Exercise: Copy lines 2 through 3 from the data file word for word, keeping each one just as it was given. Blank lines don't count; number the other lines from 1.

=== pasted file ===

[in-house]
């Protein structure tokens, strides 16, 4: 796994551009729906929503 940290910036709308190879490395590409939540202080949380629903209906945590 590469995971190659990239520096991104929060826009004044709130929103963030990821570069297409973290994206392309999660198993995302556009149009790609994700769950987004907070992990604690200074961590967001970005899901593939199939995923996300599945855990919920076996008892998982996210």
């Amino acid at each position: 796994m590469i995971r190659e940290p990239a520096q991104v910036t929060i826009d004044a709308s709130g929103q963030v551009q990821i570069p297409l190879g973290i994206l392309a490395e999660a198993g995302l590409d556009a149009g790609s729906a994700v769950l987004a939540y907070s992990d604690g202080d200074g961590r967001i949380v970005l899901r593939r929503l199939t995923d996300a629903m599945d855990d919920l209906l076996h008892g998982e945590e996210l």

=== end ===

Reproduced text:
């Protein structure tokens, strides 16, 4: 796994551009729906929503 940290910036709308190879490395590409939540202080949380629903209906945590 590469995971190659990239520096991104929060826009004044709130929103963030990821570069297409973290994206392309999660198993995302556009149009790609994700769950987004907070992990604690200074961590967001970005899901593939199939995923996300599945855990919920076996008892998982996210």
């Amino acid at each position: 796994m590469i995971r190659e940290p990239a520096q991104v910036t929060i826009d004044a709308s709130g929103q963030v551009q990821i570069p297409l190879g973290i994206l392309a490395e999660a198993g995302l590409d556009a149009g790609s729906a994700v769950l987004a939540y907070s992990d604690g202080d200074g961590r967001i949380v970005l899901r593939r929503l199939t995923d996300a629903m599945d855990d919920l209906l076996h008892g998982e945590e996210l």